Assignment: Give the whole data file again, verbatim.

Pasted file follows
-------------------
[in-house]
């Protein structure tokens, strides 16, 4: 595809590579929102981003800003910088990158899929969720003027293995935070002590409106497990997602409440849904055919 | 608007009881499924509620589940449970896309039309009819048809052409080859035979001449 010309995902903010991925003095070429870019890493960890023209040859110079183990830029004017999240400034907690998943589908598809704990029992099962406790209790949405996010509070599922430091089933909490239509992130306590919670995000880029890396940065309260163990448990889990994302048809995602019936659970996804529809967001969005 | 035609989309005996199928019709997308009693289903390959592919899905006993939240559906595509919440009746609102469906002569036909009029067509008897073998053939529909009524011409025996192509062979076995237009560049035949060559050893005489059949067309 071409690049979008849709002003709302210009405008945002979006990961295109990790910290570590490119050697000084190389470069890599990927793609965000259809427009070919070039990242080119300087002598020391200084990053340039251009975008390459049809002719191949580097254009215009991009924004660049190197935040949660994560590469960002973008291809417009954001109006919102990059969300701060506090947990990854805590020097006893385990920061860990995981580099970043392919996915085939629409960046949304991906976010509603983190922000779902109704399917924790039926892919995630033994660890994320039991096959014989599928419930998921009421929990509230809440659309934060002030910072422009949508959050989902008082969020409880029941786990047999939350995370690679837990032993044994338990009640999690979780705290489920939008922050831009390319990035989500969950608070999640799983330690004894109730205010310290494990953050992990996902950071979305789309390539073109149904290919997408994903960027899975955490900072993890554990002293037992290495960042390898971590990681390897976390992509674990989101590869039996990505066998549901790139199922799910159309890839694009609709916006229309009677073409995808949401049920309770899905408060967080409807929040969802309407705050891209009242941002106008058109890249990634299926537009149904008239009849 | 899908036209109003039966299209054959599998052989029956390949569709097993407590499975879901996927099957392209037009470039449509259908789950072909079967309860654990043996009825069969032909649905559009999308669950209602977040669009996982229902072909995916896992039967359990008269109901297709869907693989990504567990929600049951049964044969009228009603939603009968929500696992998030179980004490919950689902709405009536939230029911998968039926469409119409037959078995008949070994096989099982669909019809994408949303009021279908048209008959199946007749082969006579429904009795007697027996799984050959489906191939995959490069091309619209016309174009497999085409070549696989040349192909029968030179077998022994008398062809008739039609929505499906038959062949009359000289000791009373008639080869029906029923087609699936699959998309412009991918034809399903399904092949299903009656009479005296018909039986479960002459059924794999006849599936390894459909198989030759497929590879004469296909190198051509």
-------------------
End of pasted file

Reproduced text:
[in-house]
């Protein structure tokens, strides 16, 4: 595809590579929102981003800003910088990158899929969720003027293995935070002590409106497990997602409440849904055919 | 608007009881499924509620589940449970896309039309009819048809052409080859035979001449 010309995902903010991925003095070429870019890493960890023209040859110079183990830029004017999240400034907690998943589908598809704990029992099962406790209790949405996010509070599922430091089933909490239509992130306590919670995000880029890396940065309260163990448990889990994302048809995602019936659970996804529809967001969005 | 035609989309005996199928019709997308009693289903390959592919899905006993939240559906595509919440009746609102469906002569036909009029067509008897073998053939529909009524011409025996192509062979076995237009560049035949060559050893005489059949067309 071409690049979008849709002003709302210009405008945002979006990961295109990790910290570590490119050697000084190389470069890599990927793609965000259809427009070919070039990242080119300087002598020391200084990053340039251009975008390459049809002719191949580097254009215009991009924004660049190197935040949660994560590469960002973008291809417009954001109006919102990059969300701060506090947990990854805590020097006893385990920061860990995981580099970043392919996915085939629409960046949304991906976010509603983190922000779902109704399917924790039926892919995630033994660890994320039991096959014989599928419930998921009421929990509230809440659309934060002030910072422009949508959050989902008082969020409880029941786990047999939350995370690679837990032993044994338990009640999690979780705290489920939008922050831009390319990035989500969950608070999640799983330690004894109730205010310290494990953050992990996902950071979305789309390539073109149904290919997408994903960027899975955490900072993890554990002293037992290495960042390898971590990681390897976390992509674990989101590869039996990505066998549901790139199922799910159309890839694009609709916006229309009677073409995808949401049920309770899905408060967080409807929040969802309407705050891209009242941002106008058109890249990634299926537009149904008239009849 | 899908036209109003039966299209054959599998052989029956390949569709097993407590499975879901996927099957392209037009470039449509259908789950072909079967309860654990043996009825069969032909649905559009999308669950209602977040669009996982229902072909995916896992039967359990008269109901297709869907693989990504567990929600049951049964044969009228009603939603009968929500696992998030179980004490919950689902709405009536939230029911998968039926469409119409037959078995008949070994096989099982669909019809994408949303009021279908048209008959199946007749082969006579429904009795007697027996799984050959489906191939995959490069091309619209016309174009497999085409070549696989040349192909029968030179077998022994008398062809008739039609929505499906038959062949009359000289000791009373008639080869029906029923087609699936699959998309412009991918034809399903399904092949299903009656009479005296018909039986479960002459059924794999006849599936390894459909198989030759497929590879004469296909190198051509």